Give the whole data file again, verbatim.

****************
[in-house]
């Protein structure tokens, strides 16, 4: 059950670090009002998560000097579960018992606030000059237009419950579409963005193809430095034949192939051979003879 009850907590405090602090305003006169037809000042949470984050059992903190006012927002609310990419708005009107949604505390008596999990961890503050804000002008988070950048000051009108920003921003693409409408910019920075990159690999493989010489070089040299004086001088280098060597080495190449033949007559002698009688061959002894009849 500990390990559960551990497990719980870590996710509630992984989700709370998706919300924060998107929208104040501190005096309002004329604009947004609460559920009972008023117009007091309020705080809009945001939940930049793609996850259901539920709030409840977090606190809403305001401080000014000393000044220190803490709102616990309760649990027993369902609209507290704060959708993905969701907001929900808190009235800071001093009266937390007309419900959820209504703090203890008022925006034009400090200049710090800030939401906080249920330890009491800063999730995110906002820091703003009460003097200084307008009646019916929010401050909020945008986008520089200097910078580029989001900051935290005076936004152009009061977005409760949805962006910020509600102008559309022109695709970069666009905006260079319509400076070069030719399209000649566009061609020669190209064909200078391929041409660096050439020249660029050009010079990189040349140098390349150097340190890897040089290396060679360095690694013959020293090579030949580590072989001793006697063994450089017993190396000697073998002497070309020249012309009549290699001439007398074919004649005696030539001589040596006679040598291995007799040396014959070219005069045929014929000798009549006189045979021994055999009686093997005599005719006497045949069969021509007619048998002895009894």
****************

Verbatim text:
[in-house]
């Protein structure tokens, strides 16, 4: 059950670090009002998560000097579960018992606030000059237009419950579409963005193809430095034949192939051979003879 009850907590405090602090305003006169037809000042949470984050059992903190006012927002609310990419708005009107949604505390008596999990961890503050804000002008988070950048000051009108920003921003693409409408910019920075990159690999493989010489070089040299004086001088280098060597080495190449033949007559002698009688061959002894009849 500990390990559960551990497990719980870590996710509630992984989700709370998706919300924060998107929208104040501190005096309002004329604009947004609460559920009972008023117009007091309020705080809009945001939940930049793609996850259901539920709030409840977090606190809403305001401080000014000393000044220190803490709102616990309760649990027993369902609209507290704060959708993905969701907001929900808190009235800071001093009266937390007309419900959820209504703090203890008022925006034009400090200049710090800030939401906080249920330890009491800063999730995110906002820091703003009460003097200084307008009646019916929010401050909020945008986008520089200097910078580029989001900051935290005076936004152009009061977005409760949805962006910020509600102008559309022109695709970069666009905006260079319509400076070069030719399209000649566009061609020669190209064909200078391929041409660096050439020249660029050009010079990189040349140098390349150097340190890897040089290396060679360095690694013959020293090579030949580590072989001793006697063994450089017993190396000697073998002497070309020249012309009549290699001439007398074919004649005696030539001589040596006679040598291995007799040396014959070219005069045929014929000798009549006189045979021994055999009686093997005599005719006497045949069969021509007619048998002895009894």